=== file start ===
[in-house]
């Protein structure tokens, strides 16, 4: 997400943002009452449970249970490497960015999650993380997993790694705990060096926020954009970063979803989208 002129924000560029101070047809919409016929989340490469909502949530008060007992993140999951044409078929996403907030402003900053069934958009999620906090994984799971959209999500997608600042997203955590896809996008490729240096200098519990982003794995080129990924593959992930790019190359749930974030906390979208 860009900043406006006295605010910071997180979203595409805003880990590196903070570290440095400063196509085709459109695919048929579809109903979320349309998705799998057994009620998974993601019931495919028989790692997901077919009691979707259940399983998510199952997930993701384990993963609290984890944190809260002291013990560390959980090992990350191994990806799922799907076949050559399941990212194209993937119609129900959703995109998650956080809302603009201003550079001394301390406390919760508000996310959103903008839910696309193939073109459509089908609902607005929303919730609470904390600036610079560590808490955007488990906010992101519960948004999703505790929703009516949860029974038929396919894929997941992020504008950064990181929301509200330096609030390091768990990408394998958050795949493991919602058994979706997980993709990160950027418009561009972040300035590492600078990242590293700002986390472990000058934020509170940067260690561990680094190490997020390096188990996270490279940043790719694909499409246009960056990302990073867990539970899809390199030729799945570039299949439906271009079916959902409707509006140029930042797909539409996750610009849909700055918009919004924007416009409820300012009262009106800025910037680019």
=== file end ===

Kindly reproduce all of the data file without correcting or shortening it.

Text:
[in-house]
């Protein structure tokens, strides 16, 4: 997400943002009452449970249970490497960015999650993380997993790694705990060096926020954009970063979803989208 002129924000560029101070047809919409016929989340490469909502949530008060007992993140999951044409078929996403907030402003900053069934958009999620906090994984799971959209999500997608600042997203955590896809996008490729240096200098519990982003794995080129990924593959992930790019190359749930974030906390979208 860009900043406006006295605010910071997180979203595409805003880990590196903070570290440095400063196509085709459109695919048929579809109903979320349309998705799998057994009620998974993601019931495919028989790692997901077919009691979707259940399983998510199952997930993701384990993963609290984890944190809260002291013990560390959980090992990350191994990806799922799907076949050559399941990212194209993937119609129900959703995109998650956080809302603009201003550079001394301390406390919760508000996310959103903008839910696309193939073109459509089908609902607005929303919730609470904390600036610079560590808490955007488990906010992101519960948004999703505790929703009516949860029974038929396919894929997941992020504008950064990181929301509200330096609030390091768990990408394998958050795949493991919602058994979706997980993709990160950027418009561009972040300035590492600078990242590293700002986390472990000058934020509170940067260690561990680094190490997020390096188990996270490279940043790719694909499409246009960056990302990073867990539970899809390199030729799945570039299949439906271009079916959902409707509006140029930042797909539409996750610009849909700055918009919004924007416009409820300012009262009106800025910037680019």